How Much Further Can the Testing Madness Be Taken?

This morning while brushing my teeth and preparing for the day, I was listening to one of my favorite morning news shows. I don't always turn on the news in the mornings. Generally, it only depresses me or makes me angry which is no way to start out a perfectly good day, but sometimes I can't resist wanting to know what is going on in the world, so I turn on this one particular news station that I find to be the least offensive among my several choices.

As I was going about my morning routine preparing for the day, I heard yet another discussion of the antics of Miley Cyrus from the VMA awards Sunday night. I didn't see the show, but the news outlets have made certain than even old fogeys like myself (I haven't watched a VMA Awards show in like, ever) know about her performance which has alternately outraged and mystified those who did witness the spectacle live or saw it played again and again both on television and on the Internet. I still don't know what “twerking” is, but I heard that term used quite a bit in the discussion. It was all over my head, so by the time they got to the bit of reporting that made me sit up and take notice, I had almost totally zoned out. I suddenly became alert, however, when I heard this piece of news: apparently a major testing firm has announced its intention to introduce a test (yes, another one) that can be administered to college students as they are about to graduate that will be predictive of what kind of worker or employee the test taker will be.

Yes, you heard me right. The testing company is contending that grade point averages, college transcripts, other college records, letters of recommendations, etc. are not predictive enough to allow a potential employer to determine if a potential candidate is a good bet as an employee or not. This test will confirm for the employer whether or not taking a risk on the candidate will pay off or not.

I was stunned momentarily as I considered the absurdity of the report…but then I sadly shook my head realizing that there will be people out there who think this is a fabulous idea! After all, we can reduce anything to a multiple choice test, right? WRONG! You can't determine whether a person is a honest or moral or persistent or loyal with a multiple choice test. You also can't tell whether the person is kind or not…whether she/he is a compassionate or caring person…because a test simply cannot measure one's character or core values no matter how much a testing company would like to make you think it can measure such things. And let's not forget that a young person starting out on a new job learns a lot about the world of work by actually having to perform on the job. But a test that can “predict” all of that is all a potential employer needs to make a hiring decision. It's so wrong I can't even seriously entertain the notion except that I am quite certain others are entertaining it very seriously.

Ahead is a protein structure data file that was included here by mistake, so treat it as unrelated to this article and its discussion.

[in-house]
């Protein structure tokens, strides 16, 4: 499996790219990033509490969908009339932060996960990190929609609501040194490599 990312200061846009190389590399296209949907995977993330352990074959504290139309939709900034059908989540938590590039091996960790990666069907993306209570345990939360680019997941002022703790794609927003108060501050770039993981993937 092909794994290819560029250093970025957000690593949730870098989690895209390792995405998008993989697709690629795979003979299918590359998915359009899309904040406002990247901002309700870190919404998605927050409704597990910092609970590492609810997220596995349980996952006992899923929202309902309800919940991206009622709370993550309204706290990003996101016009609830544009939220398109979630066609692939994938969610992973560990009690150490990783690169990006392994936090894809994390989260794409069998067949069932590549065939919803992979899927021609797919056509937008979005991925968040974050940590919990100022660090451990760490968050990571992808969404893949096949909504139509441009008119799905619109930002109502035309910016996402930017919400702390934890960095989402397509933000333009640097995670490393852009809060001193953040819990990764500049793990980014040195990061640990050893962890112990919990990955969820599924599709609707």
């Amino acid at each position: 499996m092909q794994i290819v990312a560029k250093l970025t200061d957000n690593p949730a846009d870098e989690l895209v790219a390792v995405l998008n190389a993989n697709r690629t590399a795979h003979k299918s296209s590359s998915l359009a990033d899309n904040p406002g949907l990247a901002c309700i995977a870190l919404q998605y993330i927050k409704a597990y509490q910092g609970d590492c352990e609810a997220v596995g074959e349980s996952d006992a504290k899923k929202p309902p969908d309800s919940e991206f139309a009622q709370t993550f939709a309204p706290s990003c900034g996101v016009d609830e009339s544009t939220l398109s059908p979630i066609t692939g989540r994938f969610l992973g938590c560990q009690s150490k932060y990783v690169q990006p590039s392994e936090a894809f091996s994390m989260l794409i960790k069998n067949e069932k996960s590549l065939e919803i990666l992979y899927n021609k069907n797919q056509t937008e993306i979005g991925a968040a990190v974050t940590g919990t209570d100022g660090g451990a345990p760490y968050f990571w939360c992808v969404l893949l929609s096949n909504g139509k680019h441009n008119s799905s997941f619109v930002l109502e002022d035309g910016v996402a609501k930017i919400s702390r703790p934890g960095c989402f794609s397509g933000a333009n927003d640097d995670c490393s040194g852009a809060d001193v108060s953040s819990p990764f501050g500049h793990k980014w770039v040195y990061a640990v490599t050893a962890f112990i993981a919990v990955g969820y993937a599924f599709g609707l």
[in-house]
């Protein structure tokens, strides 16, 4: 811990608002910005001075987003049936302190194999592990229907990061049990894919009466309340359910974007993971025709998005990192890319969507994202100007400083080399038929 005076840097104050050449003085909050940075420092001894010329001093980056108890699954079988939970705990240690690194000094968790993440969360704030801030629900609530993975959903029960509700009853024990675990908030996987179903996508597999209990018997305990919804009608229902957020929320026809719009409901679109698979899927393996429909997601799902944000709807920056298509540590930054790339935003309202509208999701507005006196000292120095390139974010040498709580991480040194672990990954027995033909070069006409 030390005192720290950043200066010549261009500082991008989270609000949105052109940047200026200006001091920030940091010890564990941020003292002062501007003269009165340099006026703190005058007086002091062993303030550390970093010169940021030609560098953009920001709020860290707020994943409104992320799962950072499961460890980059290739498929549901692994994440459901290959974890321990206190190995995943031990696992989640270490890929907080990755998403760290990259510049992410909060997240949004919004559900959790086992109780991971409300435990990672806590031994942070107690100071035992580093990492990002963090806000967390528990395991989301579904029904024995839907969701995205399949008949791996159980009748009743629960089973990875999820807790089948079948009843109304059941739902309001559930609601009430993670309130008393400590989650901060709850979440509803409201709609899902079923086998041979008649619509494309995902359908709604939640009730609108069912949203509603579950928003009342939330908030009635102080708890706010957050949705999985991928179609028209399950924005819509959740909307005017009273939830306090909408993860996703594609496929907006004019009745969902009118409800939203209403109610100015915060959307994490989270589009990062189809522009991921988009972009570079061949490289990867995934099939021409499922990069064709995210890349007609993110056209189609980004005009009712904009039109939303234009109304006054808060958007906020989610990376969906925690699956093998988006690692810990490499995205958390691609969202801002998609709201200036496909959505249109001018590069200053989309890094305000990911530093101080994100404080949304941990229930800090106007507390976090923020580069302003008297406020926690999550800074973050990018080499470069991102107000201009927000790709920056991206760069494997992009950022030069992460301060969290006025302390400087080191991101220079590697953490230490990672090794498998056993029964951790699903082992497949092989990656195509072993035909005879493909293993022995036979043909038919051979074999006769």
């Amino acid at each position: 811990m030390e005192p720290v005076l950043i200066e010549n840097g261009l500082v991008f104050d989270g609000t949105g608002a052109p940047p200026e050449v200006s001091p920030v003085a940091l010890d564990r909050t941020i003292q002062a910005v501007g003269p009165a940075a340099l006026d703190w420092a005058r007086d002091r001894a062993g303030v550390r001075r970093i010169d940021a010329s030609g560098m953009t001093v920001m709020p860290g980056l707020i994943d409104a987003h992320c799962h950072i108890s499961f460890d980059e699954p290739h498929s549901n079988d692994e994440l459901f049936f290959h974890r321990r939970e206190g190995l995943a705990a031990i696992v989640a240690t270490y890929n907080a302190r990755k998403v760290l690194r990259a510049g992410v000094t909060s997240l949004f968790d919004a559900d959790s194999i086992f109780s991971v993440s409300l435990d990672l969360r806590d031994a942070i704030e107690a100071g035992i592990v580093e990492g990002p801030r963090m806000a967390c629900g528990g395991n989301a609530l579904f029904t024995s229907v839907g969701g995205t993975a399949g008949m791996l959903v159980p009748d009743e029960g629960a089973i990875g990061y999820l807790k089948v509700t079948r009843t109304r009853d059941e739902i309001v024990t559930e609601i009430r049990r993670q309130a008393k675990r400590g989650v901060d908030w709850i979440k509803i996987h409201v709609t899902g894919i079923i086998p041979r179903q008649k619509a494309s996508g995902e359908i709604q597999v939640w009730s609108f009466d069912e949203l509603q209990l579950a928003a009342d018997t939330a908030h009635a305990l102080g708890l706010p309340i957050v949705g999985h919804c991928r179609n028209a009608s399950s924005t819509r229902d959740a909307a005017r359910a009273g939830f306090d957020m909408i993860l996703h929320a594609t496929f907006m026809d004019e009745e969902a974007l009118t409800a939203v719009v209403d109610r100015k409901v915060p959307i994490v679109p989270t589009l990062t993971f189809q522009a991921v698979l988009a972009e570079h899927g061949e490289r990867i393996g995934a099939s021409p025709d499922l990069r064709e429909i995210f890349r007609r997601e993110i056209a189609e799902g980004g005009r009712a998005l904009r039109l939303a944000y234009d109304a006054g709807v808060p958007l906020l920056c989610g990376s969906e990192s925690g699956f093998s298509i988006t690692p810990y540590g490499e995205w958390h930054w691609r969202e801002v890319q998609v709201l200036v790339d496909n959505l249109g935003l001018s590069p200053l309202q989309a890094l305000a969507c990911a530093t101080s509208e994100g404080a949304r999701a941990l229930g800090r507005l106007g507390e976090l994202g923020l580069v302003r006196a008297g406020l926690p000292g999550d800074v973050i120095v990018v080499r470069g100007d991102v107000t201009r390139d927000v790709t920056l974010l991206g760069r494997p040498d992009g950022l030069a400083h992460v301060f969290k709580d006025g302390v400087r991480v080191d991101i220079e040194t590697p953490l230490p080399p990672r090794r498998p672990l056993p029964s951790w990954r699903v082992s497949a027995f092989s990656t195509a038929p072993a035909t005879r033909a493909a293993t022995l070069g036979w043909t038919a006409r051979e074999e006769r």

I wonder how much longer we are going to put up with this testing madness? How many more millions of dollars are testing companies like this one going to bilk our citizens out of while we try to reduce the most complicated and complex matters like talent and courage and caring to a multiple choice test?

I for one am so over the whole fascination with high stakes testing I could scream, and I know that many of my teacher friends and colleagues feel the same way. Test scores have long outweighed any concern our society has for legitimate learning or deep understanding of any subject, much less a person's creativity, talent or ability to innovate. We seem determined to try to test our way to “greatness” while we totally miss the much bigger picture. We simply won't become a better nation by generating better test takers.

I long for the day when parents, the media, and the public at large wake up to that fact and start paying attention to the really important things like nurturing the whole child and encouraging young children to learn appropriately through play and exploration without having to decide how to eliminate the wrong answers in an attempt to get the “right” answer so that they can “measure up” against false measurements. Likewise, I long for the day when we measure the worth of an individual not by the score he/she managed on a standardized test but whether or not the individual can make a meaningful contribution to society that doesn't involve bumping and grinding or “twerking” on national TV! We need young people to care about real issues including whether other countries are using chemical weapons on their own people not whether Miley Cyrus is a good girl gone bad. We need to get our priorities straight, and fast…but I wonder if it is not already too late.

It saddens me that we have reached the point that we have reached. We really need to get over our obsession with competition as the only route to success and with outrageous behavior as the only route to getting attention. It's time to say, stop the madness already. But apparently–and sadly–we aren't there yet because the news items this morning–both the Miley Cyrus discussion AND the testing idea were met with serious discussions instead of being tossed out as the absurdities that they are–both of them.

And just for the record, it's time to stop talking so much about Miley and her performance Sunday night. We are just setting the stage for the next outrageous performance by showing so much interest in this one.